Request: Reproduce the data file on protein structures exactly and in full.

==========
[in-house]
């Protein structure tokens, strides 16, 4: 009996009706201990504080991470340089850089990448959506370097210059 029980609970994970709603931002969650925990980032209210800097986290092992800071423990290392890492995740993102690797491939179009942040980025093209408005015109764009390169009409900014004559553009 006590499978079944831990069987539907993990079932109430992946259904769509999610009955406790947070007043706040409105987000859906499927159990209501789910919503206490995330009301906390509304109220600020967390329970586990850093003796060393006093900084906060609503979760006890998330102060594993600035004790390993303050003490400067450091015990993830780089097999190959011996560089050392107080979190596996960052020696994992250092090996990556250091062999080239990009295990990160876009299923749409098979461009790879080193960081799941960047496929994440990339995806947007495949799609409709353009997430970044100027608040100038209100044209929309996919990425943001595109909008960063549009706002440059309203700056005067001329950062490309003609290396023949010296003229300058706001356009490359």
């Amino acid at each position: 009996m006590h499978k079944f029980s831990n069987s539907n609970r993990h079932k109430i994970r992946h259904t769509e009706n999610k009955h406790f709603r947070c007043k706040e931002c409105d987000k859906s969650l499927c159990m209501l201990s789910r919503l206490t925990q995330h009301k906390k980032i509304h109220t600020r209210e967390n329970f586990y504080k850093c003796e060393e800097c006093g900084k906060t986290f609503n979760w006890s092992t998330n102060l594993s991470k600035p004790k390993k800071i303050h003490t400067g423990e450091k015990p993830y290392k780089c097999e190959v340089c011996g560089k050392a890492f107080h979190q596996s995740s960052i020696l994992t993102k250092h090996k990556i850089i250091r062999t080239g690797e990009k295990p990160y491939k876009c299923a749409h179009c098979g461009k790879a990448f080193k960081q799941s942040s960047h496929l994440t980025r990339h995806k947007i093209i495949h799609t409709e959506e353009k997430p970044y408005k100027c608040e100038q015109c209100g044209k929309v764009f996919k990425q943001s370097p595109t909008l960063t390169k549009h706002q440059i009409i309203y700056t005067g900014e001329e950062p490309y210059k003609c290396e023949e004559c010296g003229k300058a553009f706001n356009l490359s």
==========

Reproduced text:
[in-house]
């Protein structure tokens, strides 16, 4: 009996009706201990504080991470340089850089990448959506370097210059 029980609970994970709603931002969650925990980032209210800097986290092992800071423990290392890492995740993102690797491939179009942040980025093209408005015109764009390169009409900014004559553009 006590499978079944831990069987539907993990079932109430992946259904769509999610009955406790947070007043706040409105987000859906499927159990209501789910919503206490995330009301906390509304109220600020967390329970586990850093003796060393006093900084906060609503979760006890998330102060594993600035004790390993303050003490400067450091015990993830780089097999190959011996560089050392107080979190596996960052020696994992250092090996990556250091062999080239990009295990990160876009299923749409098979461009790879080193960081799941960047496929994440990339995806947007495949799609409709353009997430970044100027608040100038209100044209929309996919990425943001595109909008960063549009706002440059309203700056005067001329950062490309003609290396023949010296003229300058706001356009490359």
């Amino acid at each position: 009996m006590h499978k079944f029980s831990n069987s539907n609970r993990h079932k109430i994970r992946h259904t769509e009706n999610k009955h406790f709603r947070c007043k706040e931002c409105d987000k859906s969650l499927c159990m209501l201990s789910r919503l206490t925990q995330h009301k906390k980032i509304h109220t600020r209210e967390n329970f586990y504080k850093c003796e060393e800097c006093g900084k906060t986290f609503n979760w006890s092992t998330n102060l594993s991470k600035p004790k390993k800071i303050h003490t400067g423990e450091k015990p993830y290392k780089c097999e190959v340089c011996g560089k050392a890492f107080h979190q596996s995740s960052i020696l994992t993102k250092h090996k990556i850089i250091r062999t080239g690797e990009k295990p990160y491939k876009c299923a749409h179009c098979g461009k790879a990448f080193k960081q799941s942040s960047h496929l994440t980025r990339h995806k947007i093209i495949h799609t409709e959506e353009k997430p970044y408005k100027c608040e100038q015109c209100g044209k929309v764009f996919k990425q943001s370097p595109t909008l960063t390169k549009h706002q440059i009409i309203y700056t005067g900014e001329e950062p490309y210059k003609c290396e023949e004559c010296g003229k300058a553009f706001n356009l490359s």